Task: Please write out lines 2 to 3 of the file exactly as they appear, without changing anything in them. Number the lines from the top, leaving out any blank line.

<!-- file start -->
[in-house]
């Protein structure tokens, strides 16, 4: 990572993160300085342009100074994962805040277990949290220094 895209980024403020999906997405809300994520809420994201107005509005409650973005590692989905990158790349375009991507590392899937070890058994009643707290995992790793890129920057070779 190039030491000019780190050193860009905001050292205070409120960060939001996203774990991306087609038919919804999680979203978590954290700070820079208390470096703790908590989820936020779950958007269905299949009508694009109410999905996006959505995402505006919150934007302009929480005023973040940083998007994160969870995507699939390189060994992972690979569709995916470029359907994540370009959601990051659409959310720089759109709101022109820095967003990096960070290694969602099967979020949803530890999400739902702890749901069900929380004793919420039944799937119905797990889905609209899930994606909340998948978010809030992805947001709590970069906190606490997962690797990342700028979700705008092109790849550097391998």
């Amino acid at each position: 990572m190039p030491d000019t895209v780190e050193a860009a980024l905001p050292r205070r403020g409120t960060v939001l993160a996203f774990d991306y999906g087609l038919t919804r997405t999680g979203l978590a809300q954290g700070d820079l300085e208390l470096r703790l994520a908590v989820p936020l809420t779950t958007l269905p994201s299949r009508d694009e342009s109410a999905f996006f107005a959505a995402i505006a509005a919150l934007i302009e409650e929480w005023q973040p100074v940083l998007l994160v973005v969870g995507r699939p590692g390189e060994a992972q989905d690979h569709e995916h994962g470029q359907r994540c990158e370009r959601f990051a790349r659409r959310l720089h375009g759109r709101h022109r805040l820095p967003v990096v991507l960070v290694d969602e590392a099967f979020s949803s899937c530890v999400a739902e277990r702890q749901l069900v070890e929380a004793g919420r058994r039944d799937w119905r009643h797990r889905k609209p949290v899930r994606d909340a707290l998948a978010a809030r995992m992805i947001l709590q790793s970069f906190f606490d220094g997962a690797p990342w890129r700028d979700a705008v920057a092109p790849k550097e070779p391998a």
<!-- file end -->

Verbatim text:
């Protein structure tokens, strides 16, 4: 990572993160300085342009100074994962805040277990949290220094 895209980024403020999906997405809300994520809420994201107005509005409650973005590692989905990158790349375009991507590392899937070890058994009643707290995992790793890129920057070779 190039030491000019780190050193860009905001050292205070409120960060939001996203774990991306087609038919919804999680979203978590954290700070820079208390470096703790908590989820936020779950958007269905299949009508694009109410999905996006959505995402505006919150934007302009929480005023973040940083998007994160969870995507699939390189060994992972690979569709995916470029359907994540370009959601990051659409959310720089759109709101022109820095967003990096960070290694969602099967979020949803530890999400739902702890749901069900929380004793919420039944799937119905797990889905609209899930994606909340998948978010809030992805947001709590970069906190606490997962690797990342700028979700705008092109790849550097391998």
């Amino acid at each position: 990572m190039p030491d000019t895209v780190e050193a860009a980024l905001p050292r205070r403020g409120t960060v939001l993160a996203f774990d991306y999906g087609l038919t919804r997405t999680g979203l978590a809300q954290g700070d820079l300085e208390l470096r703790l994520a908590v989820p936020l809420t779950t958007l269905p994201s299949r009508d694009e342009s109410a999905f996006f107005a959505a995402i505006a509005a919150l934007i302009e409650e929480w005023q973040p100074v940083l998007l994160v973005v969870g995507r699939p590692g390189e060994a992972q989905d690979h569709e995916h994962g470029q359907r994540c990158e370009r959601f990051a790349r659409r959310l720089h375009g759109r709101h022109r805040l820095p967003v990096v991507l960070v290694d969602e590392a099967f979020s949803s899937c530890v999400a739902e277990r702890q749901l069900v070890e929380a004793g919420r058994r039944d799937w119905r009643h797990r889905k609209p949290v899930r994606d909340a707290l998948a978010a809030r995992m992805i947001l709590q790793s970069f906190f606490d220094g997962a690797p990342w890129r700028d979700a705008v920057a092109p790849k550097e070779p391998a």